21st Century Transportation

Efficient public transportation like intercity rail and clean bus systems make our transportation system better for everyone by reducing traffic congestion and pollution, and increasing our options for getting around.

Moving North Carolina Forward

Changing Transportation: U.S. PIRG's series of reports on the dramatic changes underway in how Americans travel.

In the 20th century, Americans fell in love with the car. Driving a car became a rite of passage. Owning a car became a symbol of American freedom and mobility. And so we invested in a network of interstate highways that facilitated travel and connected the nation.

Now we're in a new century, with new challenges and new transportation needs. We still love our cars, but we also know they harm the environment around us. Americans want choices for getting to work, school, shopping and more. As lifestyles change, Americans — especially the Millennial generation — are changing their driving and transportation preferences.

We need a transportation system that reflects this century.

Consider:

Public transportation ridership nationwide is hitting record highs. This trend is greatest among younger Americans — who will be the biggest users of the infrastructure we build today. Since the 1950s — despite knowing that buses and rail use far less energy and space — we have spent nine times more on highway projects than on public transportation.

In 2015, more than half of Americans — and nearly two-thirds of Millennials, the country’s largest generation — want to live “in a place where they do not need to use a car very often.” Similar trends exist for older adults. Older adults in general put the creation of pedestrian-friendly streets and local investment in public transportation in their top five priorities for their communities.

By reducing traffic and pollution, and increasing our options for getting around, efficient public transportation systems like intercity rail and clean bus systems would make America’s transportation future better for everyone.

But America also needs to repair and maintain its current aging infrastructure. Nearly 59,000 of the nation’s bridges are classified as “structurally deficient.” Instead of building newer and wider highways that will only make America more dependent on dirty fossil fuels, we need to be smart in how we invest in roads, and fix them first.

The good news is that the public is in many ways ahead of Congress in leading the way toward reform. Help us make sure our decision makers recognize the need to invest in a 21st century transportation system.

Check out our video showcasing our work to bring about better transportation options for America's future.

Issue updates

Media Hit | Transportation

Feds authorize additional rail funding: opportunity to get money for local transit projects

President Bush signed legislation today that will strengthen the nation’s intercity passenger rail network to accommodate record ridership and make possible new routes. The Passenger Rail Investment and Improvement Act, which was supported by wide bipartisan majorities in the House and Senate, authorizes close to $13 billion over five years to promote rail travel, relieve bottlenecks and begin investment in a new generation of high speed rail.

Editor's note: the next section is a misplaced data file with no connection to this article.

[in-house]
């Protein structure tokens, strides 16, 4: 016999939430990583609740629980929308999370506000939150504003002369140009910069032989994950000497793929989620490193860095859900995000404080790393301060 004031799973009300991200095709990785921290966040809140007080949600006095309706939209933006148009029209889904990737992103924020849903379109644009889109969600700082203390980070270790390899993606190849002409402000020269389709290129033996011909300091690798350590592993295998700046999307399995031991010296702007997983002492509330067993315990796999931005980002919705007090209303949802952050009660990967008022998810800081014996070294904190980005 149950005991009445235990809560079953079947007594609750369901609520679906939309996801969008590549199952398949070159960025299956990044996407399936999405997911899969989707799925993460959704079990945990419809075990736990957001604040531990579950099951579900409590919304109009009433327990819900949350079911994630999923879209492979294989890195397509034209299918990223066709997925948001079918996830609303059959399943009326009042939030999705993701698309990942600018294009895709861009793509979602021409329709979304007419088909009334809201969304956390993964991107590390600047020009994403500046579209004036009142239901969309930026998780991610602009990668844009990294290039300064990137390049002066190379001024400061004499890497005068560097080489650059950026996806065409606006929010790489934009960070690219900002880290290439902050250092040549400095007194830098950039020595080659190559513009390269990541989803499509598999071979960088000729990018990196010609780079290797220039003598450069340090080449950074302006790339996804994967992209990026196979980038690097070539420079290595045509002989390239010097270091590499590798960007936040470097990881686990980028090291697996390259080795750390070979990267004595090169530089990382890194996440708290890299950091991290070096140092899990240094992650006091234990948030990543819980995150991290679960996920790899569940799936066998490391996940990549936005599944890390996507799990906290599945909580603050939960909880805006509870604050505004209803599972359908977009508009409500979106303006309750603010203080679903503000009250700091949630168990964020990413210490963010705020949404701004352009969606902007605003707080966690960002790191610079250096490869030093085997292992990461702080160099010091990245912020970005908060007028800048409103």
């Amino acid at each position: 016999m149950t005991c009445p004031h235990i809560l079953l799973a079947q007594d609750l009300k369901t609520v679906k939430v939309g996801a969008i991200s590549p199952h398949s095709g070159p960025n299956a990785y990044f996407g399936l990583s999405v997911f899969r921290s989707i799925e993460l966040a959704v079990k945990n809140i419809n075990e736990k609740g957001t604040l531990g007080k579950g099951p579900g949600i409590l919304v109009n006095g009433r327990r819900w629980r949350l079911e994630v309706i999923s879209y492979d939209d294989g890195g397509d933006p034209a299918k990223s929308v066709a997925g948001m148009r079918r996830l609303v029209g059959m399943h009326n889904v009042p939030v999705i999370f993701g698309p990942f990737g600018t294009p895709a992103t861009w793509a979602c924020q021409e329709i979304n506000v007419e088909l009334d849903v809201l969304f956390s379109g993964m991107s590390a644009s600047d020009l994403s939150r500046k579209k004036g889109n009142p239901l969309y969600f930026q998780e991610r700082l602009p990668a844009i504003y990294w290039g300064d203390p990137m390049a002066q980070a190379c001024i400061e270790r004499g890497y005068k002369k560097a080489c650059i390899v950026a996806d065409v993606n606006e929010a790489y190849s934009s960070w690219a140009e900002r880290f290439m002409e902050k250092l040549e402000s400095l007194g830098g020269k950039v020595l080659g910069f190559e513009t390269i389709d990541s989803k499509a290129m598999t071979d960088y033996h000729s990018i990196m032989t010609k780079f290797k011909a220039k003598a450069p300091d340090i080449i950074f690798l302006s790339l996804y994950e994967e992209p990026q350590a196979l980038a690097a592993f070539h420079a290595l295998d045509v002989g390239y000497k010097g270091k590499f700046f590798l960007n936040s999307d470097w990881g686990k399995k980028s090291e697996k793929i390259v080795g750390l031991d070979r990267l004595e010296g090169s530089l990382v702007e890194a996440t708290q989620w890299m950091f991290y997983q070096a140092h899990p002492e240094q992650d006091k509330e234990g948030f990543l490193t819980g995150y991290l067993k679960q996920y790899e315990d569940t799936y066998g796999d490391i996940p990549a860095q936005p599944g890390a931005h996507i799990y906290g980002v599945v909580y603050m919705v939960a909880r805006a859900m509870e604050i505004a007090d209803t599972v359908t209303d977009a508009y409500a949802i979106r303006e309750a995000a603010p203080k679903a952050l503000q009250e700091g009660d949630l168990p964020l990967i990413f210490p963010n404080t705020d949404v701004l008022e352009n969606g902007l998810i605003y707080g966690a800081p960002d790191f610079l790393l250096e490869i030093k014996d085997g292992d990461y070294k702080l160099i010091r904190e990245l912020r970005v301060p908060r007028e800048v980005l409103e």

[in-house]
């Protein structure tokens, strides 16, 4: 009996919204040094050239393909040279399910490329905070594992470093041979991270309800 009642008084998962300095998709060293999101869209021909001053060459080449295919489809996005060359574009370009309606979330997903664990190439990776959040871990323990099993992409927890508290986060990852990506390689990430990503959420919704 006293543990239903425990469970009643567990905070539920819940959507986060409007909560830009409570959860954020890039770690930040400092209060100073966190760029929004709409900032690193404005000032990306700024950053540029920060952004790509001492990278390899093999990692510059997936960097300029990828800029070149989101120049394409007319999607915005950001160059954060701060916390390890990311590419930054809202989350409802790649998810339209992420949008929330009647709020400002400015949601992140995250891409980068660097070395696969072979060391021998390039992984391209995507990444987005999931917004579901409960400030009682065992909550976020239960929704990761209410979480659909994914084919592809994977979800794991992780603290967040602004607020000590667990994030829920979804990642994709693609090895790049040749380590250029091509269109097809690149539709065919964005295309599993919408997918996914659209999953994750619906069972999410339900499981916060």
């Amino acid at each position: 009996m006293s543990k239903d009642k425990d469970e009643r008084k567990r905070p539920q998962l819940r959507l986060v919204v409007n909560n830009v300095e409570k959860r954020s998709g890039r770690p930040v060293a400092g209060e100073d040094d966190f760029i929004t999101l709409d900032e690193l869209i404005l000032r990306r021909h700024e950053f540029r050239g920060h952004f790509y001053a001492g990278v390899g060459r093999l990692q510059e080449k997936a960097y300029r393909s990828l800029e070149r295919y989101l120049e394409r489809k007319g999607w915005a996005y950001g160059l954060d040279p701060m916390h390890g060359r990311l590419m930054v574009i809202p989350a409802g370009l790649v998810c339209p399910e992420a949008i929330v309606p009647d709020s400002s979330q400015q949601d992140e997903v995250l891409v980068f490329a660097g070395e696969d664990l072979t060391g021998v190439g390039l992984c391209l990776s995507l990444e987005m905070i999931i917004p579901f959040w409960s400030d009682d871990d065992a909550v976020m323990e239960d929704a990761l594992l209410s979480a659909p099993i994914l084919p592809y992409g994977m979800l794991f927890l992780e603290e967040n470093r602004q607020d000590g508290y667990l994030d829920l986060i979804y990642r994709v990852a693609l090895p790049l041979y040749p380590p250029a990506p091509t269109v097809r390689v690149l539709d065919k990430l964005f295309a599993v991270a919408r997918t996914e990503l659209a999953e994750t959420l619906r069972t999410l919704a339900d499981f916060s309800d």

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Media Hit | Transportation

Forum Focuses on Public Transportation

In April of this year, the Special Transit Authority Commission made several recommendations for expanding bus service, regional rail service and light rail service. But they are recommendations that will cost money, the topic of which drew a packed audience at the McKimmon Center at North Carolina State University Thursday night.

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Media Hit | Transportation

More money sought for public transit

The cost of gasoline gobbled up economic stimulus checks received by households in North Carolina, according to a group pushing for more funding for public transportation.

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Media Hit | Transportation

N.C. PIRG: Pay for transit

If you're a typical American family of two adults and one child, you've received your $1,500 "economic stimulus" check from the federal government. And, since Feb. 13, when President Bush authorized that check, you've already spent it all—at the gas pump.

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News Release | NCPIRG | Transportation

Squandering the Stimulus: Average North Carolina Households Spent Their Economic Stimulus at the Pump

Without sufficient alternatives to driving, American families spent their entire economic stimulus check on high-priced gas.  According to new analysis from the North Carolina Public Interest Research Group, since President Bush signed the tax rebates into law on February 13th, the average household spent over $1500 filling their tanks. Gas costs were higher than average in areas without robust public transportation.

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